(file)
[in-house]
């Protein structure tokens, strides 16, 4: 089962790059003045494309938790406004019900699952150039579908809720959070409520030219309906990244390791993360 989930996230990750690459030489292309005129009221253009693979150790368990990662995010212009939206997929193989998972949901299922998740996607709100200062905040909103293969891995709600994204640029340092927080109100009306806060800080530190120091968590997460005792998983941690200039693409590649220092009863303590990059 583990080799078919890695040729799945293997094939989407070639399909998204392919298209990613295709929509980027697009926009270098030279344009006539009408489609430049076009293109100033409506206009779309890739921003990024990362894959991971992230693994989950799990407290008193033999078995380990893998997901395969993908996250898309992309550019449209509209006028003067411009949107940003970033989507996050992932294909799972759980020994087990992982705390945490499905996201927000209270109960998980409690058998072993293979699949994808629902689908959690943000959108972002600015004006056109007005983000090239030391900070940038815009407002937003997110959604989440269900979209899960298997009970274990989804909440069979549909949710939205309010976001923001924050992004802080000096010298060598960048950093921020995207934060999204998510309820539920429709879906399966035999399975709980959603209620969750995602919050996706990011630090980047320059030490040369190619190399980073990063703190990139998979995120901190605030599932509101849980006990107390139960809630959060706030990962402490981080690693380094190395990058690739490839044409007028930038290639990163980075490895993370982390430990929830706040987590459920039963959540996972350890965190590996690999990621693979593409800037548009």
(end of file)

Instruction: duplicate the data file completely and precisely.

[in-house]
């Protein structure tokens, strides 16, 4: 089962790059003045494309938790406004019900699952150039579908809720959070409520030219309906990244390791993360 989930996230990750690459030489292309005129009221253009693979150790368990990662995010212009939206997929193989998972949901299922998740996607709100200062905040909103293969891995709600994204640029340092927080109100009306806060800080530190120091968590997460005792998983941690200039693409590649220092009863303590990059 583990080799078919890695040729799945293997094939989407070639399909998204392919298209990613295709929509980027697009926009270098030279344009006539009408489609430049076009293109100033409506206009779309890739921003990024990362894959991971992230693994989950799990407290008193033999078995380990893998997901395969993908996250898309992309550019449209509209006028003067411009949107940003970033989507996050992932294909799972759980020994087990992982705390945490499905996201927000209270109960998980409690058998072993293979699949994808629902689908959690943000959108972002600015004006056109007005983000090239030391900070940038815009407002937003997110959604989440269900979209899960298997009970274990989804909440069979549909949710939205309010976001923001924050992004802080000096010298060598960048950093921020995207934060999204998510309820539920429709879906399966035999399975709980959603209620969750995602919050996706990011630090980047320059030490040369190619190399980073990063703190990139998979995120901190605030599932509101849980006990107390139960809630959060706030990962402490981080690693380094190395990058690739490839044409007028930038290639990163980075490895993370982390430990929830706040987590459920039963959540996972350890965190590996690999990621693979593409800037548009």